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Quick Review – Pathfinders Legends – Rise of the Rune Lords Part 1: Burnt Offerings

Two days ago I mentioned in a quick note that the first Pathfinder audio drama had dropped. Since then I have been able to give the 40 something minute production two listens. I must say that as a non-novel translation of a published adventure the audio drama is amazing in both productions’ ability to engage the listener and tell a story. The full audio treatment – with music background effects and an ensemble cast – lend the production a sense of scope an immersion that can be lost in other audio productions (most notably Audio Books).
This unfortunately is also where the production hits one of its’ few stumbling stones. The closest to spoken narration that the listener receives is in the “Pathfinder Society Journal” kept by Ezren the group’s mage and the wizard typically seen on Pathfinder products. The scant amount of narration lends the production the feel of watching a TV show with one’s eyes shut. People are talking, swords are clashing, goblins are singing; but the location, the feel, the time, none of that is there.  This is greatly felt near the end of the production when a character falls of a cliff. Up to the point where people are screaming “help me!” and “I can’t pull you up!” there was no indication that the characters had been anywhere close to a cliff.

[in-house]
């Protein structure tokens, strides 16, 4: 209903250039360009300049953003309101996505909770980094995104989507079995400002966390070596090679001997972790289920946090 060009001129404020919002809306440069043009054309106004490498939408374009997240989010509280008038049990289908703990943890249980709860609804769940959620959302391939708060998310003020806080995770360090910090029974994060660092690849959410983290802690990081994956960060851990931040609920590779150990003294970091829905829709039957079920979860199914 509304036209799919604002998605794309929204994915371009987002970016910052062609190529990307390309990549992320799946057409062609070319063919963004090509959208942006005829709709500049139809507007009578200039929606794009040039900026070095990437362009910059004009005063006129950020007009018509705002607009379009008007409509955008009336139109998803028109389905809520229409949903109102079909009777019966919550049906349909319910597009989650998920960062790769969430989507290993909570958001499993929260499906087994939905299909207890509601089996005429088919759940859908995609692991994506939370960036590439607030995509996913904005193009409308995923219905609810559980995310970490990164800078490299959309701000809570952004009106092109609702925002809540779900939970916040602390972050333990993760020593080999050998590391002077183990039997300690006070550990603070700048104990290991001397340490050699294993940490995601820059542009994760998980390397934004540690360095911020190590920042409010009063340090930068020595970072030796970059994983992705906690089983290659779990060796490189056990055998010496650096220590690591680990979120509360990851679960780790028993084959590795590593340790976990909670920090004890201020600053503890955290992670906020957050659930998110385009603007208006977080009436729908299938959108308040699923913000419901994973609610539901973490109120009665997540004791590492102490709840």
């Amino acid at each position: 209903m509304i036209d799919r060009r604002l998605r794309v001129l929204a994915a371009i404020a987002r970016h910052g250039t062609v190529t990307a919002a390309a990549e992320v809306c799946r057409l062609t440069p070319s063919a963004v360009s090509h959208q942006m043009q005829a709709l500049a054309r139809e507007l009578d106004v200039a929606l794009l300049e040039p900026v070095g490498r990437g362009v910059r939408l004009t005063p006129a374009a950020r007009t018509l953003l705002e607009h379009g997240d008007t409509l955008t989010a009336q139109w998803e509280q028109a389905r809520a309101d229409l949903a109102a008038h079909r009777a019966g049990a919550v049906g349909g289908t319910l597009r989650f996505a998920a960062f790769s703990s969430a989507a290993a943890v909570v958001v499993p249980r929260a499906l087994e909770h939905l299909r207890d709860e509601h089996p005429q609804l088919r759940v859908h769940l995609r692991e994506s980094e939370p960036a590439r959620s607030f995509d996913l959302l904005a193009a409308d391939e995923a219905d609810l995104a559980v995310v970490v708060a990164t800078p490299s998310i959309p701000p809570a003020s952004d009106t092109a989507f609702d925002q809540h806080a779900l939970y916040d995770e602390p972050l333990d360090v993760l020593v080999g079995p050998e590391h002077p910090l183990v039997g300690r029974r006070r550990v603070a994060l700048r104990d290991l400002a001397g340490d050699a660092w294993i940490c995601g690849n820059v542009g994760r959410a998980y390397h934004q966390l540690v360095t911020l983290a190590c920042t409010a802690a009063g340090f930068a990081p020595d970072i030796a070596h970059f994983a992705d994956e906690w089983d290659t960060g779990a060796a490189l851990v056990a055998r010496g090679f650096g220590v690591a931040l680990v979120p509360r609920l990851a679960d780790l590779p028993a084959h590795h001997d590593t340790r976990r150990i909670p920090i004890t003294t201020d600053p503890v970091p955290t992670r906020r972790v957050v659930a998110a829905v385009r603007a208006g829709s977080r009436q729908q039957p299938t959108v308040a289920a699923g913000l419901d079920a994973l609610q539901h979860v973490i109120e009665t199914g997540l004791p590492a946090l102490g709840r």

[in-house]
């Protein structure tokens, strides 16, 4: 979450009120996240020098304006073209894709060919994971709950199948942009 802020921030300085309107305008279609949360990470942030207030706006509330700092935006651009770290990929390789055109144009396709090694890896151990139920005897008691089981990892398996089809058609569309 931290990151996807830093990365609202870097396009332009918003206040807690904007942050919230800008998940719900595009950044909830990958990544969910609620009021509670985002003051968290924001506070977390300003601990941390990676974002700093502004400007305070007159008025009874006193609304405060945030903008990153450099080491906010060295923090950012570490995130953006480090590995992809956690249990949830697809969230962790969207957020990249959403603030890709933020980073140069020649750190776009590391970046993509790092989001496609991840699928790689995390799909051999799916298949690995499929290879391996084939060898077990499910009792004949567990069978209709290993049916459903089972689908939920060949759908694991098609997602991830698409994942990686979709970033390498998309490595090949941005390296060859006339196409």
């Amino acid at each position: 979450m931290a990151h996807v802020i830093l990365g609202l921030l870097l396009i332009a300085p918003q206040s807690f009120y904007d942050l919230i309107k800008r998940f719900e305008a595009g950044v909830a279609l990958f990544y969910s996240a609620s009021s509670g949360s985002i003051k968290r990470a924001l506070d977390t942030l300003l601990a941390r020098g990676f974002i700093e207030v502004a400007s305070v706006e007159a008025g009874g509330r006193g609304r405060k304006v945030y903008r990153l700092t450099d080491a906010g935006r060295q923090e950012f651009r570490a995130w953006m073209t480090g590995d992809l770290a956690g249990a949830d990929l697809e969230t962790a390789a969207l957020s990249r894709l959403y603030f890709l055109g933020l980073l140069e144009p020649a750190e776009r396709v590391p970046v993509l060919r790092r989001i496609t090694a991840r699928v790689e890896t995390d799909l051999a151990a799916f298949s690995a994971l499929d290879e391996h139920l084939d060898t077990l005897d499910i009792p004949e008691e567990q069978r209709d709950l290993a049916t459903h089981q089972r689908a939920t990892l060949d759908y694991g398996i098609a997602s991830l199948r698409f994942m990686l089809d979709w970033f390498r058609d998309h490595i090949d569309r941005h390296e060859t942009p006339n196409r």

I am no expert on audio dramas, until the advent of mp3s and broadband internet I had never heard.  Afterwards I limited myself to classics like The Shadow, Nero Wolf and Superman. The one thing I do recall though is some sort of narrator, someone to tell the listener that Nero Wolf was driving down a dark back road, or that Superman was in a building. With Pathfinder the listener receives two pieces of exposition that cover mild time jumps but nothing more.
The lack of narration is my only true gripe with the production and in no way should count as a reason for anyone NOT to get the audio drama. The voice acting is amazing in almost every case, the characters are engaging and as one-liner filled as anyone should expect from a modern action-adventure/dungeon punk setting and the villain (as utterly evil as she is) manages to pick at the listener’s emotions a bit. The true star of the production is, surprisingly, Ezren. I went into the audio drama expecting the fighter or the ranger to take center stage, however ,while both characters had moments in which they shined, it was the gruff, practical wizard who really came to the forefront and commanded the listener's attention. The production and the story would have been a hell or a lot poorer if not for the character and his voice actor
There are a few cases of the cast being drowned out by background noise or the afore mentioned goblin singing, but again not a reason to not pick this up.
Running in at 14 tracks of story (plus 2 soundtrack tracks and 2 credit tracks) the entire thing runs about an hour with about 40 minutes of story. Perfect for a ride to work!
If I had to rate it, I would say 3 ½ out of 5.


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